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Multi-asset income with sting in the tail from JPM

JPMorgan Asset Management – Multi-Asset Income Fund

Type: Oeic

Aim: Income by investing in fixed and floating rate debt securities, equities including Reits and equity-linked securities

Minimum investment: Lump sum £1,000, monthly £100

Investment split: 100% in fixed and floating rate debt securities, equities including Reits and equity-linked securities

Isa link: Yes

Charges: Initial 4.25%, annual 1.25%

Commission: Initial 3%, renewal 0.5%

Tel: 0800 727 770

JPMorgan Asset Management’s multi-asset income fund will invest globally for income in a range of assets that include high-yielding shares, Reits, investment grade and high-yield bonds, emerging market debt and convertibles.

Considering how the fund could be useful to IFAs and their clients, Flowers McEwan director David Flowers says: “The main appeal is the putative high quarterly income with a lower risk profile due to diversification across asset classes within the fund. If this can be achieved it is indeed a good product for the IFA to have in his briefcase.”

Flowers regards the product literature is unspectacular, but he says it covers the usual ground. “However, there is no mention of commission anywhere. Why not?” he adds.

Asset class diversification is good to have in Flowers’ view He thinks the product competes directly with JP Morgan’s Strategic Bond fund, which does not offer the same level of diversification. “The income is predicted by a very generous 6.5 to – 7.5 per cent, although this is not guaranteed,” says Flowers.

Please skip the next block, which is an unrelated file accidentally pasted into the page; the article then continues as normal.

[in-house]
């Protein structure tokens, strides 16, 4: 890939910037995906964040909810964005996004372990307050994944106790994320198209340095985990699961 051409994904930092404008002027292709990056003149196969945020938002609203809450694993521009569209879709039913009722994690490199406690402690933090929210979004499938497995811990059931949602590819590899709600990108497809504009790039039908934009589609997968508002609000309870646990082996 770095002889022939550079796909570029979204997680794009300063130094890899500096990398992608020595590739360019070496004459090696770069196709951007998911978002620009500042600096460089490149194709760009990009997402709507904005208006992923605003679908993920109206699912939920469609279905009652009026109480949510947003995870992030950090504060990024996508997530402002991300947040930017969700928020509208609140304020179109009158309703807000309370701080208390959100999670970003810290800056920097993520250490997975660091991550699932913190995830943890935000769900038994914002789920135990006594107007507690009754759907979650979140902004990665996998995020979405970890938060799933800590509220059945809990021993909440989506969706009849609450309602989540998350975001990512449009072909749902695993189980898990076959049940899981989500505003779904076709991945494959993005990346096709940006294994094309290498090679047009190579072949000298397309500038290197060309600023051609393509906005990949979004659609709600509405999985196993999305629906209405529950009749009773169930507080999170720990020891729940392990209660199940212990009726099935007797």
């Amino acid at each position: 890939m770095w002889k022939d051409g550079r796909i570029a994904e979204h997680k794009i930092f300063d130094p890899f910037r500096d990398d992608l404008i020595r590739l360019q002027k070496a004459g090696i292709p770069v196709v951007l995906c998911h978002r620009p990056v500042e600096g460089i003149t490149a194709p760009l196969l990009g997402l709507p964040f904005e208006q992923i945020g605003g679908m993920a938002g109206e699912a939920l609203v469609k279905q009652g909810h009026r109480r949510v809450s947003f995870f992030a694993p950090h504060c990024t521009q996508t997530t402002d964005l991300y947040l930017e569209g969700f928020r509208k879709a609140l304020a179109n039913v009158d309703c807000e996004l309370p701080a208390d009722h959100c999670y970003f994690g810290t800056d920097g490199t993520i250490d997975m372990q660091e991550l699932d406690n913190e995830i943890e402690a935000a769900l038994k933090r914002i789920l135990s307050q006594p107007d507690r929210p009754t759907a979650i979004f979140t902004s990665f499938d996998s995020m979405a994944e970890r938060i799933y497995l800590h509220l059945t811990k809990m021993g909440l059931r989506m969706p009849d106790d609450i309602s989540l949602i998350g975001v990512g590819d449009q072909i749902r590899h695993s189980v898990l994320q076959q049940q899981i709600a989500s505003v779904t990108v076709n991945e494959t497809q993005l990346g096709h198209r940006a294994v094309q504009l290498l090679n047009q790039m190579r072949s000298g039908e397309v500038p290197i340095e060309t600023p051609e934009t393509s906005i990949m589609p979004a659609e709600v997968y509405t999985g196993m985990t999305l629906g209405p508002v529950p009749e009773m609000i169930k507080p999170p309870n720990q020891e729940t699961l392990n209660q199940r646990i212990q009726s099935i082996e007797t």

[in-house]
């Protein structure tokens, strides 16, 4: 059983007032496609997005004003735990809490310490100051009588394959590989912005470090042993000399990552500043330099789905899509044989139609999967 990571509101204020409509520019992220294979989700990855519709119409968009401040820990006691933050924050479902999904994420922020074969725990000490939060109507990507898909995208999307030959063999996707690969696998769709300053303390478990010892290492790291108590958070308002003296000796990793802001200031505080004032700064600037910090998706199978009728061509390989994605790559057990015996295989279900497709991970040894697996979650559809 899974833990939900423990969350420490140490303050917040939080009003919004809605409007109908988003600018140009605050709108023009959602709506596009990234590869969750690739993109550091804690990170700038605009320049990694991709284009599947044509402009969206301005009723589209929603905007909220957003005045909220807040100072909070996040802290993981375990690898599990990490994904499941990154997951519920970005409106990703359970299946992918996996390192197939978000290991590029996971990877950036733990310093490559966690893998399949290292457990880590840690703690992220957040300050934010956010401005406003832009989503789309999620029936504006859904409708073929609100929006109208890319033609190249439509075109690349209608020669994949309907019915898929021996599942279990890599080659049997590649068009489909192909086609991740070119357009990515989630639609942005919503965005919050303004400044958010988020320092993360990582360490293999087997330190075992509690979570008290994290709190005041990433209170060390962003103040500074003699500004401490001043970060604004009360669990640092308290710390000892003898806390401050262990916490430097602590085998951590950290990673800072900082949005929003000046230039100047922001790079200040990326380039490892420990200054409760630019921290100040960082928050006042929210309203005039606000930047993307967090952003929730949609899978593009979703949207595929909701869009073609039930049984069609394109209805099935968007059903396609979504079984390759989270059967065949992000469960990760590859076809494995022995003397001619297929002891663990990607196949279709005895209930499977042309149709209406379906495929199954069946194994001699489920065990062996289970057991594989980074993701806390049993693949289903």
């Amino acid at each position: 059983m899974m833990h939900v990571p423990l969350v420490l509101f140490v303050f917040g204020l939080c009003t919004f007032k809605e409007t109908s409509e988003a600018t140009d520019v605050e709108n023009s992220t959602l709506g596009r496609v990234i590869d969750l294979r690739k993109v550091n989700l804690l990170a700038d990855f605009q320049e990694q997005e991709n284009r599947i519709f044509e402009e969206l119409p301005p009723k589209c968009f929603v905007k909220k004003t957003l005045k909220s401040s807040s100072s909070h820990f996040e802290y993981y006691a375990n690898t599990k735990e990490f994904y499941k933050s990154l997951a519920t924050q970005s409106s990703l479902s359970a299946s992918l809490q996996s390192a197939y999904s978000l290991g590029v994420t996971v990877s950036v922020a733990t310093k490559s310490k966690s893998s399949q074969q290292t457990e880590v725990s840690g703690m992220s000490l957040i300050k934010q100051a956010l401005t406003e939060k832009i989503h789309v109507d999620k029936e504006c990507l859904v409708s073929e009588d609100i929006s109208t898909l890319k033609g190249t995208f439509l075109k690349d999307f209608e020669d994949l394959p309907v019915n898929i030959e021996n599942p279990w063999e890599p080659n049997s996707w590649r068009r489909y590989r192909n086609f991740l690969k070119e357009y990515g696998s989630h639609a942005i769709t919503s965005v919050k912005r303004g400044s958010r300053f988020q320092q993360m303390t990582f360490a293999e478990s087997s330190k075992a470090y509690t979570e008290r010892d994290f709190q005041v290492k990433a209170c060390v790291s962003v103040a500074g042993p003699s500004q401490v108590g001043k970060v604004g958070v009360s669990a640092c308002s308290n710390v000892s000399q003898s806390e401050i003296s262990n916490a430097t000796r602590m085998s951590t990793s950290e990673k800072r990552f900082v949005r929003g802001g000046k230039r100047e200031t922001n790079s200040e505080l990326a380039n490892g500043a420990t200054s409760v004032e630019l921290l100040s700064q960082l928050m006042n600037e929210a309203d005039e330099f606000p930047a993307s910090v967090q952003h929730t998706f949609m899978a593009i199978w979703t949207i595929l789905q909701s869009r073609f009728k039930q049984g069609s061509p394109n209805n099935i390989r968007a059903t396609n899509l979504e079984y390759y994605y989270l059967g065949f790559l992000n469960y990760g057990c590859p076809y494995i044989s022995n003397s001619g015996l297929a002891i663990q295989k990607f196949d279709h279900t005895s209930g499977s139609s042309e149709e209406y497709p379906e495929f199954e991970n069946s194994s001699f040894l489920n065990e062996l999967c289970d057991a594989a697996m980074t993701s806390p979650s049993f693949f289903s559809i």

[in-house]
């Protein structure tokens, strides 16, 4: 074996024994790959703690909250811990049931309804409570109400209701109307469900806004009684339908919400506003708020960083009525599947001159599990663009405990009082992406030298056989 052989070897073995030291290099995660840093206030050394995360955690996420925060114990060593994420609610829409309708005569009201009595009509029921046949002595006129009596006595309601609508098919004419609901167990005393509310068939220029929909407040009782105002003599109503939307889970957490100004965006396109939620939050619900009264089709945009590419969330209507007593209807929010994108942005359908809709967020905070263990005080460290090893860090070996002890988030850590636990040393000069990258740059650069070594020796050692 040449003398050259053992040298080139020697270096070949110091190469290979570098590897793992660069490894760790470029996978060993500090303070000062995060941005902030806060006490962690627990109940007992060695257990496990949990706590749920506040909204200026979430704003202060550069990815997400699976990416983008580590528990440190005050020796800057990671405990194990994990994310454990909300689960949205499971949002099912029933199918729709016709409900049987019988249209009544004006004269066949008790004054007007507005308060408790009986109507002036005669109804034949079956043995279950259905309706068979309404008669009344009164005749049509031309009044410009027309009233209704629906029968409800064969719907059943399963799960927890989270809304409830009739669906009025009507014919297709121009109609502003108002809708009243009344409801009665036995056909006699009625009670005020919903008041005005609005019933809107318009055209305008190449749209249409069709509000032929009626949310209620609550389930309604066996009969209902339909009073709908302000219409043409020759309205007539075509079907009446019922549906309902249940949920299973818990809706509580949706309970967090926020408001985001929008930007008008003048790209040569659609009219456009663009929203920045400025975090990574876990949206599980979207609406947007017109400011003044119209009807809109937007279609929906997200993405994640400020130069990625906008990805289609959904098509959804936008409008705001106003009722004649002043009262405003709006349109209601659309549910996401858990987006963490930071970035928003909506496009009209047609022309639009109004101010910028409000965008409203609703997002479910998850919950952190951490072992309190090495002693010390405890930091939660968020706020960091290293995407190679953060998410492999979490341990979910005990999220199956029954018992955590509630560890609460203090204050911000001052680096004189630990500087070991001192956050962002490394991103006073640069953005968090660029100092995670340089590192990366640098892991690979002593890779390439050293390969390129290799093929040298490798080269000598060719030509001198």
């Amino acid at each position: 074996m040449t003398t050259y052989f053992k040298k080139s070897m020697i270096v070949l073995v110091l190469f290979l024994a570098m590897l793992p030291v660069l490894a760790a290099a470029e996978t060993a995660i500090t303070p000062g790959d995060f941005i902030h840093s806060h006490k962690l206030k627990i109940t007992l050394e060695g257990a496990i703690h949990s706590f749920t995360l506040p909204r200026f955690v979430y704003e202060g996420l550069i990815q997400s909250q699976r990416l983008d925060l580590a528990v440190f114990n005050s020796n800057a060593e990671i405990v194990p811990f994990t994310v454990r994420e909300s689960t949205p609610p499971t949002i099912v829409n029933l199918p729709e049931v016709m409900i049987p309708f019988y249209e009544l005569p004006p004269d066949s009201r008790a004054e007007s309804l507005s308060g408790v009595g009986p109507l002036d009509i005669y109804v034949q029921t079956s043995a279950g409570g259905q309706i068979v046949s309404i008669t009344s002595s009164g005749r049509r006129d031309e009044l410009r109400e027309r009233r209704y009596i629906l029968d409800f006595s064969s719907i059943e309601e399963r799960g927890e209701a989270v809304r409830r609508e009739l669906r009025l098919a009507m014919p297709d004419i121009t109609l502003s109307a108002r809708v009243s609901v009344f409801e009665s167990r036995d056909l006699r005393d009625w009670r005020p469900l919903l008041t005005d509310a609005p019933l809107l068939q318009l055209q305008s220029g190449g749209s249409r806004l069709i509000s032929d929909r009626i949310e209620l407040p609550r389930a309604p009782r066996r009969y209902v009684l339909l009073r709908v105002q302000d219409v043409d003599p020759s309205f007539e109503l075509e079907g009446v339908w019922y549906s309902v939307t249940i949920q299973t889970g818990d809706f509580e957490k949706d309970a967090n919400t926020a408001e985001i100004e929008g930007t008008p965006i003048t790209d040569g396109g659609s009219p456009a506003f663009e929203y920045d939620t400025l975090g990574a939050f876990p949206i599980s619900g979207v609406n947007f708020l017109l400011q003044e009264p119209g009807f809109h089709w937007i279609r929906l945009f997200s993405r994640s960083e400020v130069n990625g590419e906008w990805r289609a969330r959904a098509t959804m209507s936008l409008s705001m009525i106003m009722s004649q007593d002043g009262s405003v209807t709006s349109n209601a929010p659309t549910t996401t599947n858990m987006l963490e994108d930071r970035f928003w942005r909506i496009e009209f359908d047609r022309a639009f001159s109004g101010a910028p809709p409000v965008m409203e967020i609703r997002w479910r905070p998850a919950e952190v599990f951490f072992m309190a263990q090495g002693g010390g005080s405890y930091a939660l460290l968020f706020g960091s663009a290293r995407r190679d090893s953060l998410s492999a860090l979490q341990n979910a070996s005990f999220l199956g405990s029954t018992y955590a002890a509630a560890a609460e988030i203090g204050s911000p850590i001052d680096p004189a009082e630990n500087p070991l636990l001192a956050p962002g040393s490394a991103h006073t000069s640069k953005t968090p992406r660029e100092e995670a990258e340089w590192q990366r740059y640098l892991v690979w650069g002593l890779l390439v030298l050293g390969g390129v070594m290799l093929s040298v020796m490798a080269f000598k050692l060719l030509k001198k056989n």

JP Morgan’s track record in income funds over the long term is reasonably average according to Flowers, but it he says it underperforms the main benchmarks.

Turning to the potential drawbacks of the fund Flowers says: “The high income comes with a potential sting in the tail of capital loss, which makes this a higher risk product. I am not sure that risk alongside a lack of certainty over the predicted quarterly income is going to make the product appeal to the archetypal income seeker,” he says.

Flowers finds it hard to see where the income will come from. He notes that at the end of October last year, the fund’s yield was well below the predicted range at as the fund’s current yield, at 6.14 per cent, was well below the predicted range after a very good period for the growth portion of the portfolio.

“With annual management fees of 1.25 per cent and expenses on top of that, the actual income could be more like 4 per cent in Flowers’ view. “The literature is misleading on this as sometimes it predicts a return over Libor of 2.5 per cent and sometimes of 3.5 per cent, net of fees, while publicising an attractive income target of 6.5 to 7.5 per cent.”

Scanning the market for potential competitors, Flowers says: “Clients looking for a high income may be attracted by this fund, but need to be warned of the risks and lack of clarity in the predictions. The only investments that can really offer these sorts of income numbers will be structured products with the relevant risk of loss implied.”

Summing up, Flowers says: “It is understandable that marketing departments are seeking to provide a solution to the income seeker. I remain sceptical as to whether this product can deliver 7 per cent a year over the medium or long term, especially as the literature is not that clear.”


Suitability to market: Good

Investment strategy: Good

Charges: Average

Adviser remuneration: Average

Overall 4/10


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